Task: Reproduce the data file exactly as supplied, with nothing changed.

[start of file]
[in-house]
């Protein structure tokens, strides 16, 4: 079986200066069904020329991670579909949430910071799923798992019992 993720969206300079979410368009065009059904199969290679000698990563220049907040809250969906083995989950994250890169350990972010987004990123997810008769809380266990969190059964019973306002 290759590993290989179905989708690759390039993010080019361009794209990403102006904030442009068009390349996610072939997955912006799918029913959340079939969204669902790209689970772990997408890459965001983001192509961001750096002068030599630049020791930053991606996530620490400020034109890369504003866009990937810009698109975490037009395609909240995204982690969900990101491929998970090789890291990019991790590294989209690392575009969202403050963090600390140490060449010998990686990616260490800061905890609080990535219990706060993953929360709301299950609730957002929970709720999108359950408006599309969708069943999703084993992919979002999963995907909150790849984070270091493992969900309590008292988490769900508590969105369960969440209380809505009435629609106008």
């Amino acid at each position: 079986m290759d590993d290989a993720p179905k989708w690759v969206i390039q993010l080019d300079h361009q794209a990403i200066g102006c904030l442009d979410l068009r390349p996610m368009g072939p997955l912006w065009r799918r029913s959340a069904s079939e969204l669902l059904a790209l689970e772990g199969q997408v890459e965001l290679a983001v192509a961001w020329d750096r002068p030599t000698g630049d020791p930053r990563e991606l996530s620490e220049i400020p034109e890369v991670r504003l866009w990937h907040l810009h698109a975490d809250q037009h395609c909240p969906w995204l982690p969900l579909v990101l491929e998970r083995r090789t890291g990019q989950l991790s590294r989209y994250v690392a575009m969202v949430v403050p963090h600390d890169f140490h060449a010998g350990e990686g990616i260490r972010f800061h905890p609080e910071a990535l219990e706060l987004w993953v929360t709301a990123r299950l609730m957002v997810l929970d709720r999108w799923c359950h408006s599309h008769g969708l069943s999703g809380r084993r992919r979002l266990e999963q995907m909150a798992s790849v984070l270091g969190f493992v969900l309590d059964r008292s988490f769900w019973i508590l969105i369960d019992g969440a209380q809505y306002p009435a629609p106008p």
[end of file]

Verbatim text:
[in-house]
């Protein structure tokens, strides 16, 4: 079986200066069904020329991670579909949430910071799923798992019992 993720969206300079979410368009065009059904199969290679000698990563220049907040809250969906083995989950994250890169350990972010987004990123997810008769809380266990969190059964019973306002 290759590993290989179905989708690759390039993010080019361009794209990403102006904030442009068009390349996610072939997955912006799918029913959340079939969204669902790209689970772990997408890459965001983001192509961001750096002068030599630049020791930053991606996530620490400020034109890369504003866009990937810009698109975490037009395609909240995204982690969900990101491929998970090789890291990019991790590294989209690392575009969202403050963090600390140490060449010998990686990616260490800061905890609080990535219990706060993953929360709301299950609730957002929970709720999108359950408006599309969708069943999703084993992919979002999963995907909150790849984070270091493992969900309590008292988490769900508590969105369960969440209380809505009435629609106008």
């Amino acid at each position: 079986m290759d590993d290989a993720p179905k989708w690759v969206i390039q993010l080019d300079h361009q794209a990403i200066g102006c904030l442009d979410l068009r390349p996610m368009g072939p997955l912006w065009r799918r029913s959340a069904s079939e969204l669902l059904a790209l689970e772990g199969q997408v890459e965001l290679a983001v192509a961001w020329d750096r002068p030599t000698g630049d020791p930053r990563e991606l996530s620490e220049i400020p034109e890369v991670r504003l866009w990937h907040l810009h698109a975490d809250q037009h395609c909240p969906w995204l982690p969900l579909v990101l491929e998970r083995r090789t890291g990019q989950l991790s590294r989209y994250v690392a575009m969202v949430v403050p963090h600390d890169f140490h060449a010998g350990e990686g990616i260490r972010f800061h905890p609080e910071a990535l219990e706060l987004w993953v929360t709301a990123r299950l609730m957002v997810l929970d709720r999108w799923c359950h408006s599309h008769g969708l069943s999703g809380r084993r992919r979002l266990e999963q995907m909150a798992s790849v984070l270091g969190f493992v969900l309590d059964r008292s988490f769900w019973i508590l969105i369960d019992g969440a209380q809505y306002p009435a629609p106008p």